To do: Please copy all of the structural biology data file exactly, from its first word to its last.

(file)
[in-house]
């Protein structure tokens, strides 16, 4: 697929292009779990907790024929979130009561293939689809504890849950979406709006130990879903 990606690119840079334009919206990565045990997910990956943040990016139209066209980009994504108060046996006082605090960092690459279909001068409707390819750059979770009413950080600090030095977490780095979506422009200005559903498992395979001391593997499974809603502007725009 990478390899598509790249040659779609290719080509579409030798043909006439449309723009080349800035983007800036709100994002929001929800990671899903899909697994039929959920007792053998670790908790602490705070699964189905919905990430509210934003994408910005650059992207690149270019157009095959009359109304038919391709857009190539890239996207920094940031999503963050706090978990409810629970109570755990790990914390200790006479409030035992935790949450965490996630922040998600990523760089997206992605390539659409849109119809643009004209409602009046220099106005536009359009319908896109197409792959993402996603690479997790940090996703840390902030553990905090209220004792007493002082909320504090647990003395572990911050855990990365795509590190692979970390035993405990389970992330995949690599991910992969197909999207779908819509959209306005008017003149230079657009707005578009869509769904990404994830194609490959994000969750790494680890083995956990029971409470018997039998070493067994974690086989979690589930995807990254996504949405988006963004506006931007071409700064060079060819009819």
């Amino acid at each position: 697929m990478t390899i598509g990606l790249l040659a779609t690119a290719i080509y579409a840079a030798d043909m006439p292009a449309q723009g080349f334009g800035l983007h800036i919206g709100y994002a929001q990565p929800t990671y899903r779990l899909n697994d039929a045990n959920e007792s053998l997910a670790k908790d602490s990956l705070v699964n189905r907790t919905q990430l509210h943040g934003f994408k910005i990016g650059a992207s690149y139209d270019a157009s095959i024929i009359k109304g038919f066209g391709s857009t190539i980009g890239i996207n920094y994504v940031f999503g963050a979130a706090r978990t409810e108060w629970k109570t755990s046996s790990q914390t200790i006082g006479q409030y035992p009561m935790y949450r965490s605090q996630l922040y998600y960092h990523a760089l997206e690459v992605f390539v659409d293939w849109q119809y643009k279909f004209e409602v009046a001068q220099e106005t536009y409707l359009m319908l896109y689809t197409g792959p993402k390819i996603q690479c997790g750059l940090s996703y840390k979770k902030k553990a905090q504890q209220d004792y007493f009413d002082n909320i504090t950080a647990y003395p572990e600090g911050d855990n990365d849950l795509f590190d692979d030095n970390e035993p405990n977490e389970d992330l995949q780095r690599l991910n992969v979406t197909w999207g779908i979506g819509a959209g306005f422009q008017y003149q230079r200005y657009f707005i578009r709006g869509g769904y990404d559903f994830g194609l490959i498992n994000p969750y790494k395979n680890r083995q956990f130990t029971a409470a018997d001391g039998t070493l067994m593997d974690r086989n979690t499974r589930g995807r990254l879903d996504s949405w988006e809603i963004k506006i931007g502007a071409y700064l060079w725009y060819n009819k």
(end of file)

[in-house]
């Protein structure tokens, strides 16, 4: 697929292009779990907790024929979130009561293939689809504890849950979406709006130990879903 990606690119840079334009919206990565045990997910990956943040990016139209066209980009994504108060046996006082605090960092690459279909001068409707390819750059979770009413950080600090030095977490780095979506422009200005559903498992395979001391593997499974809603502007725009 990478390899598509790249040659779609290719080509579409030798043909006439449309723009080349800035983007800036709100994002929001929800990671899903899909697994039929959920007792053998670790908790602490705070699964189905919905990430509210934003994408910005650059992207690149270019157009095959009359109304038919391709857009190539890239996207920094940031999503963050706090978990409810629970109570755990790990914390200790006479409030035992935790949450965490996630922040998600990523760089997206992605390539659409849109119809643009004209409602009046220099106005536009359009319908896109197409792959993402996603690479997790940090996703840390902030553990905090209220004792007493002082909320504090647990003395572990911050855990990365795509590190692979970390035993405990389970992330995949690599991910992969197909999207779908819509959209306005008017003149230079657009707005578009869509769904990404994830194609490959994000969750790494680890083995956990029971409470018997039998070493067994974690086989979690589930995807990254996504949405988006963004506006931007071409700064060079060819009819």
């Amino acid at each position: 697929m990478t390899i598509g990606l790249l040659a779609t690119a290719i080509y579409a840079a030798d043909m006439p292009a449309q723009g080349f334009g800035l983007h800036i919206g709100y994002a929001q990565p929800t990671y899903r779990l899909n697994d039929a045990n959920e007792s053998l997910a670790k908790d602490s990956l705070v699964n189905r907790t919905q990430l509210h943040g934003f994408k910005i990016g650059a992207s690149y139209d270019a157009s095959i024929i009359k109304g038919f066209g391709s857009t190539i980009g890239i996207n920094y994504v940031f999503g963050a979130a706090r978990t409810e108060w629970k109570t755990s046996s790990q914390t200790i006082g006479q409030y035992p009561m935790y949450r965490s605090q996630l922040y998600y960092h990523a760089l997206e690459v992605f390539v659409d293939w849109q119809y643009k279909f004209e409602v009046a001068q220099e106005t536009y409707l359009m319908l896109y689809t197409g792959p993402k390819i996603q690479c997790g750059l940090s996703y840390k979770k902030k553990a905090q504890q209220d004792y007493f009413d002082n909320i504090t950080a647990y003395p572990e600090g911050d855990n990365d849950l795509f590190d692979d030095n970390e035993p405990n977490e389970d992330l995949q780095r690599l991910n992969v979406t197909w999207g779908i979506g819509a959209g306005f422009q008017y003149q230079r200005y657009f707005i578009r709006g869509g769904y990404d559903f994830g194609l490959i498992n994000p969750y790494k395979n680890r083995q956990f130990t029971a409470a018997d001391g039998t070493l067994m593997d974690r086989n979690t499974r589930g995807r990254l879903d996504s949405w988006e809603i963004k506006i931007g502007a071409y700064l060079w725009y060819n009819k």